Record numbers looking to kickstart new careers in cyber

Over 3,600 people are looking to embark on a new career in cyber this year through applications to the government’s Upskill in Cyber programme

The UK government reported this week that over 3,600 people are looking to embark on a new career in cyber this year through applications to its Upskill in Cyber programme.

Aimed at people from a non-cyber background and delivered in partnership with the SANS Institute, the scheme is the latest in a series of ambitious programmes delivered through the government’s £2.6 billion (US$3.3bn) National Cyber Strategy.

With government-backed schemes such as Cyber Explorers and Cyber First already up and running and inspiring under-25s to consider a career in cyber, Upskill in Cyber focuses on giving opportunities to those already in the workforce by offering 14-week training programmes to equip people with the skills and knowledge they need to embark on new careers in the sector.

Cyber skills in demand

Cyber skills are in huge demand across the economy. Last year’s cyber security skills in the UK labour market report found that 51% of businesses have a basic cyber skills gap, with an average of 21,600 new recruits needed every year to meet demand in the cyber sector. To meet this growing demand, the government has already acted on its science and technology superpower ambitions to equip future generations with vital skills from an early age.

One of the ways this is being achieved is through the Cyber Explorers programme. Launched in 2022, the scheme teaches essential skills to 11 to 14-year-olds through a free online learning platform, including key security concepts such as open-source intelligence and digital forensics. Ensuring students of all ethnicities and those from socially deprived backgrounds can realise the programme’s benefits has been a central aspect of its design, with a series of local business-led events in Wales, Yorkshire, Birmingham, and Inverclyde offering vital support to unlock talent across the UK. Over 22,000 young people and 2,000 schools signed up for the programme in its first phase and the government is aiming to exceed 45,000 students this year.

The National Cyber Security Centre’s CyberFirst programme is another example of the strides the government is taking to boost the UK’s digital skills and encourage passionate students to follow careers in cyber. Including comprehensive bursary schemes for undergraduate study, a girls’ only competition, and thousands of free course places at UK universities and colleges, the scheme nurtures talent at all ages from secondary school through to further education.

Michael Smith, CTO at Vercara (former security advisor for 2014 World Cup) welcomes this announcement. “Cyber skills are in huge demand across the economy. New industry and government-led initiatives such as this one can attract more people to the cybersecurity field, but a long-term solution to the skills gap requires a more holistic approach, led by cybersecurity leaders, that prioritises developing talent from within. It’s more than a recruitment plan; it’s a practical long-term cybersecurity strategy. This is necessary because when we hire staff in this industry, we expect them to have such a wide range of skills that no one person will have the exact combination that is in the job description. When we do find somebody with all of those skills, they are usually outside of commuting distance and they're incredibly expensive," he says.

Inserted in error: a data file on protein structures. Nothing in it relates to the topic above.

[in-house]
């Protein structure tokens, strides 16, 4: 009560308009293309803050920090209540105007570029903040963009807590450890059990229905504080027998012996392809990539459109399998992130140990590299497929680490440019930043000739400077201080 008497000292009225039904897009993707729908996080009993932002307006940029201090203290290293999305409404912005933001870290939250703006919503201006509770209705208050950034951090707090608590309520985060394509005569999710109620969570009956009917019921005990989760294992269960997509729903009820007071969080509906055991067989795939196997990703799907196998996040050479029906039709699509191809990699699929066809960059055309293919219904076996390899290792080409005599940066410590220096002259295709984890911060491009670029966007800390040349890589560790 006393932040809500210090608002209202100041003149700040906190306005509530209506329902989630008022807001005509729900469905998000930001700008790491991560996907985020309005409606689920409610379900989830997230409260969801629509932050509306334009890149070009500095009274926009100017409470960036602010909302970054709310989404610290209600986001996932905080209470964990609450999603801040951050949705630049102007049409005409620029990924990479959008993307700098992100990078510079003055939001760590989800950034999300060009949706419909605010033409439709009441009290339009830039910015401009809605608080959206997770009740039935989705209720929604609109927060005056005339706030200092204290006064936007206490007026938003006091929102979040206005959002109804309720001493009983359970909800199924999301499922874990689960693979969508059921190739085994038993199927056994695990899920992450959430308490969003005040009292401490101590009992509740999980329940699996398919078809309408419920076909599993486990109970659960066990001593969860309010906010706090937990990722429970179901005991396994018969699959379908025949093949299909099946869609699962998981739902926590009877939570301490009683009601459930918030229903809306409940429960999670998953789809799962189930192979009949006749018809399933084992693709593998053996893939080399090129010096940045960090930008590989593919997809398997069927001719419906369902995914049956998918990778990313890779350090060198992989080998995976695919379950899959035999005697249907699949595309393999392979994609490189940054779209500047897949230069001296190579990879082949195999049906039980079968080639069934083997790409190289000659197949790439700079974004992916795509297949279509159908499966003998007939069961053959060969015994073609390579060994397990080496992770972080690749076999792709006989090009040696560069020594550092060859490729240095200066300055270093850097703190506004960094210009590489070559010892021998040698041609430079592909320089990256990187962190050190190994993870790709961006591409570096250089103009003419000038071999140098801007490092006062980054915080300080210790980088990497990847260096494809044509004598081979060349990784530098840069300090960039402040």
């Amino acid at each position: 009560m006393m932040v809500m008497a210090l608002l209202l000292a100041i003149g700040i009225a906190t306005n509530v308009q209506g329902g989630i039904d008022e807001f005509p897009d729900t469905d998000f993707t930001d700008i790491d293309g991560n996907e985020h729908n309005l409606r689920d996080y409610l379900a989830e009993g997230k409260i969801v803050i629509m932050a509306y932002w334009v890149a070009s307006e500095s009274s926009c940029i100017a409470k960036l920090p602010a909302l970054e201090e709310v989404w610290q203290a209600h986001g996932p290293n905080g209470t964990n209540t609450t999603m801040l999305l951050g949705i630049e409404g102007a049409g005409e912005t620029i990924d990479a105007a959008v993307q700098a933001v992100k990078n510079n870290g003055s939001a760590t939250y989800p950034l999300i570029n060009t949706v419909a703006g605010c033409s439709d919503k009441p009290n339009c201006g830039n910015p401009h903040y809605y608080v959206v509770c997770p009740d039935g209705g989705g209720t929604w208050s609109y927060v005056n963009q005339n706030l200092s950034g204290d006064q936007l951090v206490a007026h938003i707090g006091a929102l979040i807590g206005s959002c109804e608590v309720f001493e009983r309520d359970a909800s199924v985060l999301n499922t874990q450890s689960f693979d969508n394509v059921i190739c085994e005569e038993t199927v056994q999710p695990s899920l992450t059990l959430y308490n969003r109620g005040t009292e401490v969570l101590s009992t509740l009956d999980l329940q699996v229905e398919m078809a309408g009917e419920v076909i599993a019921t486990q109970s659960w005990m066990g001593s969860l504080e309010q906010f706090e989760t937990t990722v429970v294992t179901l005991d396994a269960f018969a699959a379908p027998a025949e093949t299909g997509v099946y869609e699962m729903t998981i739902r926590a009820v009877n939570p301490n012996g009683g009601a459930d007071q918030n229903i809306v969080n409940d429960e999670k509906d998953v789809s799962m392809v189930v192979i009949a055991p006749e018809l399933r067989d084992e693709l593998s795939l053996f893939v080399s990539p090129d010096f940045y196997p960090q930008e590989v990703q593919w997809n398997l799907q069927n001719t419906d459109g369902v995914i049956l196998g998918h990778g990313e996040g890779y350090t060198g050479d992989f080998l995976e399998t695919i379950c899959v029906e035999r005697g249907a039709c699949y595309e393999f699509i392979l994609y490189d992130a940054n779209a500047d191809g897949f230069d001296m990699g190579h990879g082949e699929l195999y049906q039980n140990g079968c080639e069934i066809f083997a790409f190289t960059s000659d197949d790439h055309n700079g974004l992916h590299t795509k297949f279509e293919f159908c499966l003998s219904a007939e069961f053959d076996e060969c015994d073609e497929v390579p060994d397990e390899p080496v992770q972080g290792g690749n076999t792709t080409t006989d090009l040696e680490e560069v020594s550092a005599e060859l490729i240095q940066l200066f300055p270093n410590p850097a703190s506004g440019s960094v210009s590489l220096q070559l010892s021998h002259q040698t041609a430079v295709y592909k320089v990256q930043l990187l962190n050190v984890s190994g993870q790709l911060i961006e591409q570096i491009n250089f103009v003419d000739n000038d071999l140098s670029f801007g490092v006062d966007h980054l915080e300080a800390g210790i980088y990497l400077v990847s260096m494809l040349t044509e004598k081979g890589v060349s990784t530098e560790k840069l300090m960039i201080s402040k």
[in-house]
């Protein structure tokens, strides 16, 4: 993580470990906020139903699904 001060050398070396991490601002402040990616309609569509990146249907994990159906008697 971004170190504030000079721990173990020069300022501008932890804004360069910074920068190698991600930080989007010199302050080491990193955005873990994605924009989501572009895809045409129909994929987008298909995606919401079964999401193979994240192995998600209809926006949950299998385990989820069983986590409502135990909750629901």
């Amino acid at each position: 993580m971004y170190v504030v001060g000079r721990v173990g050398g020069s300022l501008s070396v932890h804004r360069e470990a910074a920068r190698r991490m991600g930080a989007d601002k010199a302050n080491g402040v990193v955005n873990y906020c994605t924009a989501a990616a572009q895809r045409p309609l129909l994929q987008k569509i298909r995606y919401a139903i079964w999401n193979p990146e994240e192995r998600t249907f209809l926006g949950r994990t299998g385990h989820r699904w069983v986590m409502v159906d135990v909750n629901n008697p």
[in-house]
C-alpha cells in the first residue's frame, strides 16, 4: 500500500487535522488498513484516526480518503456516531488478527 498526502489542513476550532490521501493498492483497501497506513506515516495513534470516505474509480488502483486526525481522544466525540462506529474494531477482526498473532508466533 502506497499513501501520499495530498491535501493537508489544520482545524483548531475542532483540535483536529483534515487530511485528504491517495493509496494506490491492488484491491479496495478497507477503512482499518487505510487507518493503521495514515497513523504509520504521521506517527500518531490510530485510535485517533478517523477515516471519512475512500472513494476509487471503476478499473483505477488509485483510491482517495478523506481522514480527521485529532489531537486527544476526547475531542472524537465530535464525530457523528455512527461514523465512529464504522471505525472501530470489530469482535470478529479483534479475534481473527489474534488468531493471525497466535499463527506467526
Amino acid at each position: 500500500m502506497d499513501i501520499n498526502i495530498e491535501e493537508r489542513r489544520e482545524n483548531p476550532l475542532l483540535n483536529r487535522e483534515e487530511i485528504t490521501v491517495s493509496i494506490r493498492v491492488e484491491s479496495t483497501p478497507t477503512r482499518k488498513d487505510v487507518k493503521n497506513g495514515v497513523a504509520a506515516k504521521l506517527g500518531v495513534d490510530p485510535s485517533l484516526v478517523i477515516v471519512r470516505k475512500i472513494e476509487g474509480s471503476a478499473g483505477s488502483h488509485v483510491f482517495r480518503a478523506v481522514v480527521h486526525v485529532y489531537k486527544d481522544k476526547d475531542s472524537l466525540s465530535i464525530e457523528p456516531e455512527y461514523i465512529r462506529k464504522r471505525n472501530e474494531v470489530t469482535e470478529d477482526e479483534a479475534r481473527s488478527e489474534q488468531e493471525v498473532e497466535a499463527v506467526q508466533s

“With the ongoing skills shortage, CISOs are having to become more creative and hands-on in finding and attracting talent. There are some great alternative approaches that can help security leaders opt out of the cybersecurity talent arms race, though they require some ingenuity and patience. In the meantime, leaders should continue to make use of these industry or government-led programmes aimed at expanding the talent pipeline. Tapping into these initiatives will help you find talent from parallel fields with transferrable skills and an eagerness to learn, then organisations can focus on upskilling these recruits and helping them to develop over time within the company.

“This longer-term approach to nurturing talent from within can make knowledge-sharing and upskilling an integral part of a company’s culture, delivering significant long-term skills benefits for new and existing practitioners within an organisation as well as addressing the UK’s wider talent gap. After all, it will be a collective effort; every organisation has a part to play," he adds.

Plans to build a thriving workforce in the UK

This is all part of the Department for Science, Innovation, and Technology’s plans to build a thriving tech workforce and secure the resilience of the future digital economy while supporting the Prime Minister’s priority of growing the economy and creating better paid jobs, the government said in a statement. 

Minister for AI and Intellectual Property, Viscount Camrose, said: "The UK’s cyber sector is growing exponentially. In just 12 months we’ve seen our 58,000-strong workforce jump by 10% and ensuring we can maintain a steady supply of diverse, highly-skilled professionals is vital to meet the needs of our growing digital economy.

"It’s encouraging to see record numbers from a wide range of backgrounds and communities coming forward for this year’s Upskill in Cyber Programme. However, this is ultimately just one piece of the puzzle.

"We must continue our work with industry and education to improve tech skills across the economy, and we are continuing to invest in the potential of our brightest minds at all levels to unlock opportunity for people right across the country."

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